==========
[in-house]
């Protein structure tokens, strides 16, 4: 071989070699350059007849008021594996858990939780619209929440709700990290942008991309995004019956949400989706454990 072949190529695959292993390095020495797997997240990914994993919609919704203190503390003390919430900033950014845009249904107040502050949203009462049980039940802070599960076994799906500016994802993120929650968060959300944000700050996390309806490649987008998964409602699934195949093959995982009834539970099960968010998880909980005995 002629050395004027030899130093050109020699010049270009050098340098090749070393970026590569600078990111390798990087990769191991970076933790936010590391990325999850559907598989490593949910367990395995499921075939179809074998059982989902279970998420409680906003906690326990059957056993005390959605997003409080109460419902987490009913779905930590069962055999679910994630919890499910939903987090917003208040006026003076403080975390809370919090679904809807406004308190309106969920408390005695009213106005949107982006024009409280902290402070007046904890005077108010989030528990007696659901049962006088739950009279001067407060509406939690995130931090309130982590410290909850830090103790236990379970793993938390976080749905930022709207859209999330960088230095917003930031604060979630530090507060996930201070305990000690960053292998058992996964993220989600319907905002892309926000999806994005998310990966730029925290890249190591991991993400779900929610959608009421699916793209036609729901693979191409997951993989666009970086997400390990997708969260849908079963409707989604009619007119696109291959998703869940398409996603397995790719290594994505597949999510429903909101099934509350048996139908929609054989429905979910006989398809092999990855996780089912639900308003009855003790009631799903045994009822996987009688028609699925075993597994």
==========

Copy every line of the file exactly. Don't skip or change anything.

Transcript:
[in-house]
């Protein structure tokens, strides 16, 4: 071989070699350059007849008021594996858990939780619209929440709700990290942008991309995004019956949400989706454990 072949190529695959292993390095020495797997997240990914994993919609919704203190503390003390919430900033950014845009249904107040502050949203009462049980039940802070599960076994799906500016994802993120929650968060959300944000700050996390309806490649987008998964409602699934195949093959995982009834539970099960968010998880909980005995 002629050395004027030899130093050109020699010049270009050098340098090749070393970026590569600078990111390798990087990769191991970076933790936010590391990325999850559907598989490593949910367990395995499921075939179809074998059982989902279970998420409680906003906690326990059957056993005390959605997003409080109460419902987490009913779905930590069962055999679910994630919890499910939903987090917003208040006026003076403080975390809370919090679904809807406004308190309106969920408390005695009213106005949107982006024009409280902290402070007046904890005077108010989030528990007696659901049962006088739950009279001067407060509406939690995130931090309130982590410290909850830090103790236990379970793993938390976080749905930022709207859209999330960088230095917003930031604060979630530090507060996930201070305990000690960053292998058992996964993220989600319907905002892309926000999806994005998310990966730029925290890249190591991991993400779900929610959608009421699916793209036609729901693979191409997951993989666009970086997400390990997708969260849908079963409707989604009619007119696109291959998703869940398409996603397995790719290594994505597949999510429903909101099934509350048996139908929609054989429905979910006989398809092999990855996780089912639900308003009855003790009631799903045994009822996987009688028609699925075993597994």